40 Congenital Syphilis Vertical transmission occurs when T. pallidum is transmitted from a pregnant woman to her fetus Transmission can occur during any stage of syphilis Risk is much higher during primary and secondary syphilis Fetal infection can occur during any trimester of pregnancy and may lead to: Stillbirth Neonatal death Deafness Neurologic impairment Bone deformities Wide spectrum of severity exists Only severe cases are clinically apparent at birth Clinical Manifestations

41 Congenital Syphilis: Mucous Patches
Source: CDC/ NCHSTP/ Division of STD Prevention, STD Clinical Slides Clinical Manifestations

42 Congenital Syphilis: Hutchinson’s Teeth
Source: CDC/ NCHSTP/ Division of STD Prevention, STD Clinical Slides Clinical Manifestations

43 Congenital Syphilis: Perforation of Palate
Source: CDC/ NCHSTP/ Division of STD Prevention, STD Clinical Slides Clinical Manifestations

44 Syphilis Diagnosis

45 Aspects of Syphilis Diagnosis
Clinical history Physical examination Laboratory diagnosis Diagnosis

46 Clinical History Assess whether the patient has had any:
History of syphilis Sexual contact with an early case of syphilis Typical signs or symptoms of syphilis in the past 12 months Recent serologic testing for syphilis Diagnosis

47 Physical Examination Oral cavity Lymph nodes Skin of torso
Palms and soles Genitalia and perianal area Neurologic examination Abdomen Diagnosis

48 Laboratory Diagnosis Identification of Treponema pallidum in lesion exudate or tissue Darkfield microscopy Tests to detect T. pallidum in lesion exudate or tissue Serologic tests to allow a presumptive diagnosis Nontreponemal tests VDRL, confirm with treponemal test RPR, confirm with treponemal test Treponemal tests FTA-Abs TPHA EIA, confirm with nontreponemal test Diagnosis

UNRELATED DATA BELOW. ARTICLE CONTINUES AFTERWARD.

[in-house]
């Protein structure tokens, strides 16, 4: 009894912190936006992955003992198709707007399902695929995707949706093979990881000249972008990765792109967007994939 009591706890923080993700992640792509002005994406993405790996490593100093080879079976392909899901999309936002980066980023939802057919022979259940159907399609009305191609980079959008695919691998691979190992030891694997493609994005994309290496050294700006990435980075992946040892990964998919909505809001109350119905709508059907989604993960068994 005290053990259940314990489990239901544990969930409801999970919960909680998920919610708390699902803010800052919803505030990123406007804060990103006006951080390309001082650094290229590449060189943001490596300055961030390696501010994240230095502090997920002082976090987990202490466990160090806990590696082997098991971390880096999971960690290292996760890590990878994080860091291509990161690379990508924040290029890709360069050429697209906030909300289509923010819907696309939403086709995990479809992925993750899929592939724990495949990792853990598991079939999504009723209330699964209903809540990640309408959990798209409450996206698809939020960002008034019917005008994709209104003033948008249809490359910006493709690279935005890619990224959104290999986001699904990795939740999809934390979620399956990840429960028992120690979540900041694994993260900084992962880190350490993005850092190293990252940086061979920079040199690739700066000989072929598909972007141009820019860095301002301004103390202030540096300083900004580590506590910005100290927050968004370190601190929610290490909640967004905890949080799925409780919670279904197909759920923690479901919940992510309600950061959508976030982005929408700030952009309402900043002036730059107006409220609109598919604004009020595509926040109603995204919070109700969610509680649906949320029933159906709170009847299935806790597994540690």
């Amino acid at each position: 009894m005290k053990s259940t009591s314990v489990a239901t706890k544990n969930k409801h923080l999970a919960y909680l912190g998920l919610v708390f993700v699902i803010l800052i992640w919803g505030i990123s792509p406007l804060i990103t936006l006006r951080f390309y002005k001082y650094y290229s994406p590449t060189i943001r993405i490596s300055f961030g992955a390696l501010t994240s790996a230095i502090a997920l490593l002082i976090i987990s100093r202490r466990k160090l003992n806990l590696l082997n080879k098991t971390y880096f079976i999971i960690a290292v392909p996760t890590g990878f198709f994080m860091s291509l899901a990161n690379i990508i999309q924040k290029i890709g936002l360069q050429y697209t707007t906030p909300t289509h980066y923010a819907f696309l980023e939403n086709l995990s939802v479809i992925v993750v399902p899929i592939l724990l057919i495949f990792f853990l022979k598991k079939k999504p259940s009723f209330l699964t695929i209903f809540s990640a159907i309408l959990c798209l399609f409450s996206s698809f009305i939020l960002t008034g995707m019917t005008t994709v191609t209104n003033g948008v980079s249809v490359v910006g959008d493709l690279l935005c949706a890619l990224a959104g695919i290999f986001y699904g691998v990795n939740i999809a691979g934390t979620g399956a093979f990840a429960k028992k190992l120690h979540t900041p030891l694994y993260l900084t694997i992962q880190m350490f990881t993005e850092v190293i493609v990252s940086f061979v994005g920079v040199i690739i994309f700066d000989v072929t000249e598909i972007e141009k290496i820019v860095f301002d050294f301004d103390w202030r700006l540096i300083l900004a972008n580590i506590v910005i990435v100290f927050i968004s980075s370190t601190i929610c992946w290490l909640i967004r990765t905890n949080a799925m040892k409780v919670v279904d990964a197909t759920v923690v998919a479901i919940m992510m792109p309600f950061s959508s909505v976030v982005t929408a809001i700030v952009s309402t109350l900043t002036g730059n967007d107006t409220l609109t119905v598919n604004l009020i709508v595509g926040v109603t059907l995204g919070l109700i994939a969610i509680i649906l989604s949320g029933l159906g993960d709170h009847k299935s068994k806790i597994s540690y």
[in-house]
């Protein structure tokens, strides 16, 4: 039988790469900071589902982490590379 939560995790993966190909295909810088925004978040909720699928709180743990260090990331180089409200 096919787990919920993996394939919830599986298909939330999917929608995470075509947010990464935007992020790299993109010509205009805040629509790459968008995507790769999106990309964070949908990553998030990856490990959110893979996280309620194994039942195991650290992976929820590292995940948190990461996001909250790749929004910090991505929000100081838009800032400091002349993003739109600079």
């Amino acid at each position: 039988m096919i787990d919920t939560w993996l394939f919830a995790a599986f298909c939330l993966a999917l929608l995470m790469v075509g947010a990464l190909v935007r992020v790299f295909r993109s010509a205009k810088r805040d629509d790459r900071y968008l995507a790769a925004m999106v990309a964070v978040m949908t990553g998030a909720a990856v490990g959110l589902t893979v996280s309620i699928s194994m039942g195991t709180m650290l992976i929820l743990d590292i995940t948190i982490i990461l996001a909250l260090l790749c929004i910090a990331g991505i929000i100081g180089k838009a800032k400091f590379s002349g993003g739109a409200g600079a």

49 Darkfield Microscopy Looks for T. pallidum morphology and motility
Advantage Definitive immediate diagnosis Rapid results Disadvantages Requires specialized equipment and an experienced microscopist Possible confusion with other pathogenic and nonpathogenic spirochetes Must be performed immediately Generally not recommended on oral lesions Possibility of false-negatives Diagnosis

50 Serologic Tests for Syphilis
Diagnosis Serologic Tests for Syphilis Two types Treponemal Qualitative Nontreponemal Qualitative and quantitative The use of only one type of serologic test is insufficient for diagnosis

51 Nontreponemal Serologic Tests
Nontreponemal tests include VDRL, RPR, TRUST, USR Principles Measure antibody directed against a cardiolipin-lecithin-cholesterol antigen Not specific for T. pallidum Titers usually correlate with disease activity and results are reported quantitatively May be reactive for life Diagnosis

52 Nontreponemal Serologic Tests
Advantages Rapid and inexpensive Easy to perform and can be done in clinic or office Quantitative Used to follow response to therapy Can be used to evaluate possible reinfection Disadvantages May be insensitive in certain stages False-positive reactions may occur False negative reactions can occur rarely Diagnosis

53 Treponemal Serologic Tests
Treponemal tests include TP-PA, FTA-ABS, EIA, and CIA Principles Measure antibody directed against T. pallidum antigens Qualitative Usually reactive for life Titers should not be used to assess treatment response Diagnosis

54 Causes of False-Positive Reactions in Serologic Tests for Syphilis